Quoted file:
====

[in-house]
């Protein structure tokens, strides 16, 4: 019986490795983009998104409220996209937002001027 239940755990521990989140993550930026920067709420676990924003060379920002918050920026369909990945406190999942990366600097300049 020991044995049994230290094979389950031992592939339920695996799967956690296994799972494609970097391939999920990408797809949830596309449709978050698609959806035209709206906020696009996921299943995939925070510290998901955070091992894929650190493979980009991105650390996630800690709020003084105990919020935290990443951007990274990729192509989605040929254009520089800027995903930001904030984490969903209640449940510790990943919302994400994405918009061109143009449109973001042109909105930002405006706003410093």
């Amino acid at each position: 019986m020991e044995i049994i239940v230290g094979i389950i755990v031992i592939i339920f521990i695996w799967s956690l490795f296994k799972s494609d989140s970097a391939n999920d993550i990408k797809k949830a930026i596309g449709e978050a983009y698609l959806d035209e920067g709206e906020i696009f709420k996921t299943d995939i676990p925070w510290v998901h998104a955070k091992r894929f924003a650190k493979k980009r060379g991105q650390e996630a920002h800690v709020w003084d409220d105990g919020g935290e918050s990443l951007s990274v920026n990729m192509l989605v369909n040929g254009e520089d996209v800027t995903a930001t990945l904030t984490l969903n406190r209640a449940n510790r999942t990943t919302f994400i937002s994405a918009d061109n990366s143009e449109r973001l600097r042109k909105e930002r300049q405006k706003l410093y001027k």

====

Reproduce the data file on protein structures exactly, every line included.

[in-house]
């Protein structure tokens, strides 16, 4: 019986490795983009998104409220996209937002001027 239940755990521990989140993550930026920067709420676990924003060379920002918050920026369909990945406190999942990366600097300049 020991044995049994230290094979389950031992592939339920695996799967956690296994799972494609970097391939999920990408797809949830596309449709978050698609959806035209709206906020696009996921299943995939925070510290998901955070091992894929650190493979980009991105650390996630800690709020003084105990919020935290990443951007990274990729192509989605040929254009520089800027995903930001904030984490969903209640449940510790990943919302994400994405918009061109143009449109973001042109909105930002405006706003410093």
């Amino acid at each position: 019986m020991e044995i049994i239940v230290g094979i389950i755990v031992i592939i339920f521990i695996w799967s956690l490795f296994k799972s494609d989140s970097a391939n999920d993550i990408k797809k949830a930026i596309g449709e978050a983009y698609l959806d035209e920067g709206e906020i696009f709420k996921t299943d995939i676990p925070w510290v998901h998104a955070k091992r894929f924003a650190k493979k980009r060379g991105q650390e996630a920002h800690v709020w003084d409220d105990g919020g935290e918050s990443l951007s990274v920026n990729m192509l989605v369909n040929g254009e520089d996209v800027t995903a930001t990945l904030t984490l969903n406190r209640a449940n510790r999942t990943t919302f994400i937002s994405a918009d061109n990366s143009e449109r973001l600097r042109k909105e930002r300049q405006k706003l410093y001027k």